Originally Posted by Zexious
^My farriers have alway provided honest opinions as to whether or not a horse needed shoes. I think most would take a loyal and happy customer (because that means repeated business) than shoes on every horse, when it may not be the best choice.
Sort of reminds me of a young lady some time back who wanted her horse to be like mine. Unshod and able to ride anywhere.
Her farrier advised her that unshod her horse would be lame.
And true enough, when the shoes were removed the horse limped and was "lame". It's not something new or uncommon to see when a horse that's been shod for so long suddenly has it's foot expanding and more blood flowing it's uncomfortable and even painful. It can often take a year to get the feet right again. I've even spent over a year before getting feet completely back to where they should have been.
Of course her farrier told her that the problem was her horse needed shoes and that it wouldn't be lame anymore once it was shod again. Of course when the shoes went on the horses feet no longer worked like nature designed and intended, but it was use to that and didn't limp. So of course I was wrong and her farrier was correct
. No problem. It doesn't cost me anything. She merrily went on her way convinced that her horse had to have shoes (and slightly constricted heels).
I really don't care if you shoe your horse or not. I was just putting out information for the OP so they could be a bit more educated on the subject and hopefully do more research to get the facts. If they feel that the horse needs shoes then no ones going to stop them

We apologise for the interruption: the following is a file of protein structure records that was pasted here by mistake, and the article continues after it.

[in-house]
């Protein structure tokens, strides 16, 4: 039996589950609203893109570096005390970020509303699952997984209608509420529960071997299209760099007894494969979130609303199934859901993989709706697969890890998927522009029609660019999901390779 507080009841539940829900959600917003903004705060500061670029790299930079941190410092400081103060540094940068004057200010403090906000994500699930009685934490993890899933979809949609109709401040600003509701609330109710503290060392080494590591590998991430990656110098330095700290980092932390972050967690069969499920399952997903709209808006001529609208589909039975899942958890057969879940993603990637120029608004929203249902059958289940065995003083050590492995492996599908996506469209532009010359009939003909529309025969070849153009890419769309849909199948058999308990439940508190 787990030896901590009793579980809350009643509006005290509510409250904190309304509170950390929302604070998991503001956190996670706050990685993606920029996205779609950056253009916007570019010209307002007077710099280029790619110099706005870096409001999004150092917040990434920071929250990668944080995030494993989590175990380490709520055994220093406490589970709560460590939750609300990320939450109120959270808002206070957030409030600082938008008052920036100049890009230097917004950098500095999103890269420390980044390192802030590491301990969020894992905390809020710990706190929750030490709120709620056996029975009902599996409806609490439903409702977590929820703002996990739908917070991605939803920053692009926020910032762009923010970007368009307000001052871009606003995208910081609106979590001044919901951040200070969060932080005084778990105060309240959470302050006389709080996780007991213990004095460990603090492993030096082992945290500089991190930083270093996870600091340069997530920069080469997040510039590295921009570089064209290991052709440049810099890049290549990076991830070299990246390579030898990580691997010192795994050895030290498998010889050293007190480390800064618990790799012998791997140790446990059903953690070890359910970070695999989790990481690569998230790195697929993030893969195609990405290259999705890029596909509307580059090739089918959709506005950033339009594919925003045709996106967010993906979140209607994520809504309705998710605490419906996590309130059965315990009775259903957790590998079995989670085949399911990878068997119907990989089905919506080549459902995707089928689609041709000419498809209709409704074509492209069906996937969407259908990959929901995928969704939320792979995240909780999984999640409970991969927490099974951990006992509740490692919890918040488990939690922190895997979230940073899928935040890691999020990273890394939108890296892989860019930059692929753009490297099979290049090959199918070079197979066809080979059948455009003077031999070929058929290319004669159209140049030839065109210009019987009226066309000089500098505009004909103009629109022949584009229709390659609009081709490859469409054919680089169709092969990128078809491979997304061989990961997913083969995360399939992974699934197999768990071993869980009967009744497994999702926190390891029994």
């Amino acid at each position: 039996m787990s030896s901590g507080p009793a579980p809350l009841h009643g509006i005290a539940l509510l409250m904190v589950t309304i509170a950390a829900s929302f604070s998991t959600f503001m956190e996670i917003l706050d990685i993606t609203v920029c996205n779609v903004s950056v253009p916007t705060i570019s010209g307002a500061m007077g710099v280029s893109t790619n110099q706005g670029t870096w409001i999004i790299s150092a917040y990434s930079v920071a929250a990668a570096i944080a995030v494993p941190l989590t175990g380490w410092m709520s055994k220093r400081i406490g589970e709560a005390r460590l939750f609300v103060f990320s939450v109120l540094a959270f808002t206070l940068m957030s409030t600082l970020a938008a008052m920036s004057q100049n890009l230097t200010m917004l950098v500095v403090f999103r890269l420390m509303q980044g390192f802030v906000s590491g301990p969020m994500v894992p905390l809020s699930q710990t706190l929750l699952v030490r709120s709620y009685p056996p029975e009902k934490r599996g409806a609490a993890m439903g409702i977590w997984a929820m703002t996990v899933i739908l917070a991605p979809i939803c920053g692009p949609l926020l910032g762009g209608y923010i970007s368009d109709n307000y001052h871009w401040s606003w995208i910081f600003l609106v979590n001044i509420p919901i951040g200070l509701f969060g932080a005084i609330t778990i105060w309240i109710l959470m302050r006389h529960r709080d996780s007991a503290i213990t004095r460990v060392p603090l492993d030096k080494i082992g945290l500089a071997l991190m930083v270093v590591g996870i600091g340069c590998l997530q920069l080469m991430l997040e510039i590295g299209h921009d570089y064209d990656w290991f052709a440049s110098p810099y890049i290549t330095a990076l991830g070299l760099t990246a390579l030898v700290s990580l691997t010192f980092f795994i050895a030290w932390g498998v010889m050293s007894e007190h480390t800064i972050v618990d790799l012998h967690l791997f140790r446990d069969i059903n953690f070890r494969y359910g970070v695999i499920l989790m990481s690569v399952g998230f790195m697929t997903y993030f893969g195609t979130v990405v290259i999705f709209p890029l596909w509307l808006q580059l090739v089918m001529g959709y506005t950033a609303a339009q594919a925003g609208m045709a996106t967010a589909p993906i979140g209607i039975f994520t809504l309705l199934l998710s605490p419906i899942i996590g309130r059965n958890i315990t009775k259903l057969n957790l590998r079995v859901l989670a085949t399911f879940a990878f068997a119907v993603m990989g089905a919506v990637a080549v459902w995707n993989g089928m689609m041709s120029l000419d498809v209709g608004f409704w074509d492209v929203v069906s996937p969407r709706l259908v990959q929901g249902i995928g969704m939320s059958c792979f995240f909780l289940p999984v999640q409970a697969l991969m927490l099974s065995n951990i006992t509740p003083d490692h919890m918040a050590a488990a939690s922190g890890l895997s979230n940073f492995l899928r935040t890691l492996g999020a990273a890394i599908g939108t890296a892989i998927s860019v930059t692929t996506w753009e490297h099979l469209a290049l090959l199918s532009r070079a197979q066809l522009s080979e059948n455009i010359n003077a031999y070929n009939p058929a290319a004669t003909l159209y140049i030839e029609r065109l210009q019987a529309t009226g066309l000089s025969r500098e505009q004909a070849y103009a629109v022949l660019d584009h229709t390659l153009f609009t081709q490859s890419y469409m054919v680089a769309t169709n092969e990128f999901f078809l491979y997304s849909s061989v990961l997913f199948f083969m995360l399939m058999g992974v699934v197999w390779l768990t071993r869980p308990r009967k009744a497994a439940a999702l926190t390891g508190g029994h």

No one will stop anyone from shoeing their horse, or feeing it sweet feed
. There is no law against killing a horse with kindness. E.g No one will report you for cruelty for a shod horse with contracted heels or seedy toe, or a horse that's overweight and you're feeding it sweet feed (which will just keep it fat or fatter and lead to food issues). An emaciated horse can get you in trouble though. I guess that's the fortunate thing about a horse's weight. Most people can readily notice a horse that's too thin. But problems developing with the feet or getting overweight often just goes unnoticed. Look at Secretariat. Dead at 19...killed with kindness.